Development planning, politics, and paradox: A study of Khon Kaen, a regional city in Northeast Thailand

Date of Award


Degree Type


Degree Name

Doctor of Philosophy (PhD)


Social Sciences


John A. Agnew


Urbanization, Thailand, Fourth National Plan (1977-1981)

Subject Categories



The Thai government has promoted regional urban growth centers since the Fourth National Plan (1977-1981). Its aims are to reduce vast regional disparities, Bangkok's primacy, and heavy migration into the metropolis, particularly from the poorest region, the Northeast. This dissertation assesses development in Khon Kaen in the Northeast, which was the first provincial town to become a regional growth center. In addition to field research and interviews, I analyze statistical data and draw on reports and previous research. I argue the following:

The distribution of capital in Khon Kaen province by the late 1980s was clearly urban-oriented. Commercial banks were the main capital suppliers for commercial and service sectors which prospered, whereas government-related financial institutions favored large-scale and export industries, which were not as viable as spontaneous small-scale manufacturing targeting regional markets. Khon Kaen's inability to provide adequate employment for off-farm laborers made it incapable of substantially mitigating migration to Bangkok. This urban growth center has paradoxically facilitated out-migration from the Northeast and accommodated urbanites from other provincial towns and Bangkok. Consequently, the economic and migratory goals of regional growth centers were not achieved, and the aims of income distribution and reduced regional imbalance have not been met. However, the growth of economic and commercial sectors in Khon Kaen has brought about the expansion of the provincial and regional entrepreneurial segment, whose increasing political activities have been discernible in general elections in the 1980s.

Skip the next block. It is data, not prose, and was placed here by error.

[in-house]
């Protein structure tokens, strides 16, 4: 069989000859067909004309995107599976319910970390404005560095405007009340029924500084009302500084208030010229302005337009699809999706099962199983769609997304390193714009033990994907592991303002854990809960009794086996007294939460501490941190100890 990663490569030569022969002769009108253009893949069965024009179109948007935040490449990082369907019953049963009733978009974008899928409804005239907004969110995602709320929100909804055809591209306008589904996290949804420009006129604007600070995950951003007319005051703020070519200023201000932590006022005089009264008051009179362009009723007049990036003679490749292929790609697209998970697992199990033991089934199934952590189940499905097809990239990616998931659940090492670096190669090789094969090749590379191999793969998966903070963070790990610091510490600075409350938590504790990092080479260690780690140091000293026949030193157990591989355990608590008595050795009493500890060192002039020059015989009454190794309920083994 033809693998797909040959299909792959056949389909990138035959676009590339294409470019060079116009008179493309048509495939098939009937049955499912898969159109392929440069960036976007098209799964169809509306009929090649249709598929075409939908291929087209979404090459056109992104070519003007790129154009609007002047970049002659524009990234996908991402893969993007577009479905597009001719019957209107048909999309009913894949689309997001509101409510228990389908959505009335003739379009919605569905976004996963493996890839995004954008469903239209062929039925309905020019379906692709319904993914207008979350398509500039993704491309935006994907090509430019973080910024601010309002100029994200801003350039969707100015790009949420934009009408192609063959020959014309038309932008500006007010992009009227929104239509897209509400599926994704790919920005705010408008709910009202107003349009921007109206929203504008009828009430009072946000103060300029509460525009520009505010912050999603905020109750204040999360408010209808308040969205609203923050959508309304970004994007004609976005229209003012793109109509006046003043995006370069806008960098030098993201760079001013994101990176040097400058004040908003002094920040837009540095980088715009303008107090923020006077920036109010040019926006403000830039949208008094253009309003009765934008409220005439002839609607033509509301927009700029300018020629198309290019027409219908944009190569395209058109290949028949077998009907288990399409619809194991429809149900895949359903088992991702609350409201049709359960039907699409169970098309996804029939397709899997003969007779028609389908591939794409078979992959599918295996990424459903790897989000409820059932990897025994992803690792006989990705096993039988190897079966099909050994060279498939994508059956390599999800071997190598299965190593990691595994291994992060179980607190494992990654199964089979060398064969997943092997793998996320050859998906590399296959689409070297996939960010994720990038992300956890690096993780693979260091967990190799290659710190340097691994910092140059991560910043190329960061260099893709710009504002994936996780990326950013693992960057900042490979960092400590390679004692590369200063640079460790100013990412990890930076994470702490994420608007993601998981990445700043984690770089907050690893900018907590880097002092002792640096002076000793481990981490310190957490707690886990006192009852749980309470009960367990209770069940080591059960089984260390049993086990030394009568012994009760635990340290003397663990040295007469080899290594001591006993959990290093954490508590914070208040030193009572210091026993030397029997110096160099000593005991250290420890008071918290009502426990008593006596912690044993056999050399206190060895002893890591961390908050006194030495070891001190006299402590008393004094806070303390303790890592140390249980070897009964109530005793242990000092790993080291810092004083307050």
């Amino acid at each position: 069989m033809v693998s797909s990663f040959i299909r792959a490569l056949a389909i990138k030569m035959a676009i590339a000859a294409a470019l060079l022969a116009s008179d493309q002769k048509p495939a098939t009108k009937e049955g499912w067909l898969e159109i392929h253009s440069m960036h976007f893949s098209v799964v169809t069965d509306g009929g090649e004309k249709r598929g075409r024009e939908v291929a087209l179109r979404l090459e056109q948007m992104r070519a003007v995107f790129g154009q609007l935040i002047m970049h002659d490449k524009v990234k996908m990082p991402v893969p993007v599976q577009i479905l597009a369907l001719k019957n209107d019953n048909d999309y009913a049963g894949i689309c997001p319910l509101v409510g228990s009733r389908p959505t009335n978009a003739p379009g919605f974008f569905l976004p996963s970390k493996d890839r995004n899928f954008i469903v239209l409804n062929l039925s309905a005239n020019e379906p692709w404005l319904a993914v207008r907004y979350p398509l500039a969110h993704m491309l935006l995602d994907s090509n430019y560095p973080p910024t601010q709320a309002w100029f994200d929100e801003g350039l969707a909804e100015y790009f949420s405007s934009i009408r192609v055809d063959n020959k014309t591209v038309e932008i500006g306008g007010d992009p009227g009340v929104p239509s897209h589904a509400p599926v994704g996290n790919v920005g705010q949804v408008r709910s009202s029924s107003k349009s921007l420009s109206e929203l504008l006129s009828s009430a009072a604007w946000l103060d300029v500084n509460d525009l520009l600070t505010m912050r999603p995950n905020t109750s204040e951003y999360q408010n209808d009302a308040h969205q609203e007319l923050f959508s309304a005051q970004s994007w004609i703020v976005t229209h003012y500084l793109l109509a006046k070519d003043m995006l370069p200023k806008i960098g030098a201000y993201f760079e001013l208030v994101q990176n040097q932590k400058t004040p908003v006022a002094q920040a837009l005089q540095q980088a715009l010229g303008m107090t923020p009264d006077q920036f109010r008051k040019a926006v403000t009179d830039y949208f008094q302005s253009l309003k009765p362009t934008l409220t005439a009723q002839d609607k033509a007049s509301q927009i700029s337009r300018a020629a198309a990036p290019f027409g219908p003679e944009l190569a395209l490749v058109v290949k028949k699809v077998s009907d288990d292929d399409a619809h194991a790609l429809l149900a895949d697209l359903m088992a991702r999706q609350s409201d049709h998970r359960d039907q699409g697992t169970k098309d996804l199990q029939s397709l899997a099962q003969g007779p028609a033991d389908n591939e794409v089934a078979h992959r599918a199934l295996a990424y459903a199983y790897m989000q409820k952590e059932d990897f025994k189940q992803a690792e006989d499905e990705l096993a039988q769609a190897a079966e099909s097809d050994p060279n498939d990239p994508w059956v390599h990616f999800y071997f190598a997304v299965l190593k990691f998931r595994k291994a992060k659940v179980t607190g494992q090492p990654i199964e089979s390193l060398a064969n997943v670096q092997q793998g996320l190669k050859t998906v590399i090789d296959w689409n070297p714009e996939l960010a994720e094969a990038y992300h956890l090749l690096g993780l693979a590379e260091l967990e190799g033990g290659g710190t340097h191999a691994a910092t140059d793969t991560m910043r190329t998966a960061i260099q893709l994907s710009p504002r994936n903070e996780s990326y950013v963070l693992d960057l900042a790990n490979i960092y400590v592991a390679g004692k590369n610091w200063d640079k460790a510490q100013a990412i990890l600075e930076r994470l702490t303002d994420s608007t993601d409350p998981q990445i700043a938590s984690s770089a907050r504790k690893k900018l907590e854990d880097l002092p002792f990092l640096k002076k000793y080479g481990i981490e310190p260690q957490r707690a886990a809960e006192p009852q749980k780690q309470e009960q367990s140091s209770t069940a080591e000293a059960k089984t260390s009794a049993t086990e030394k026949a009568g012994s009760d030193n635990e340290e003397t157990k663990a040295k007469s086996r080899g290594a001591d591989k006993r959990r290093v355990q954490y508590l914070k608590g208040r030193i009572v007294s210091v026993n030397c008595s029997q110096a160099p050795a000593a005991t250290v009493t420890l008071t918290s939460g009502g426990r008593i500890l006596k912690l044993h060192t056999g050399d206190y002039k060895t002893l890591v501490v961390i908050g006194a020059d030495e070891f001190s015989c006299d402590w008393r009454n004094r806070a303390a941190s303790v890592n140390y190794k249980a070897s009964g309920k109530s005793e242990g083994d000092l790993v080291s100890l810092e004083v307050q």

Despite the fact that the regional city did not meet the anticipated goals, spatial development has unexpectedly brought about a geographical distribution of political power in Thailand. Historically, Bangkok "regionalized" the Northeast around the turn of the century by copying Western colonial administration in neighboring colonies, and by standardizing provincial administration throughout Siam proper. In this regard, the Northeast has significantly changed its position vis a vis Bangkok, from being subdued at the turn of the century to becoming a very critical arena for national political competition under today's parliamentary regime.


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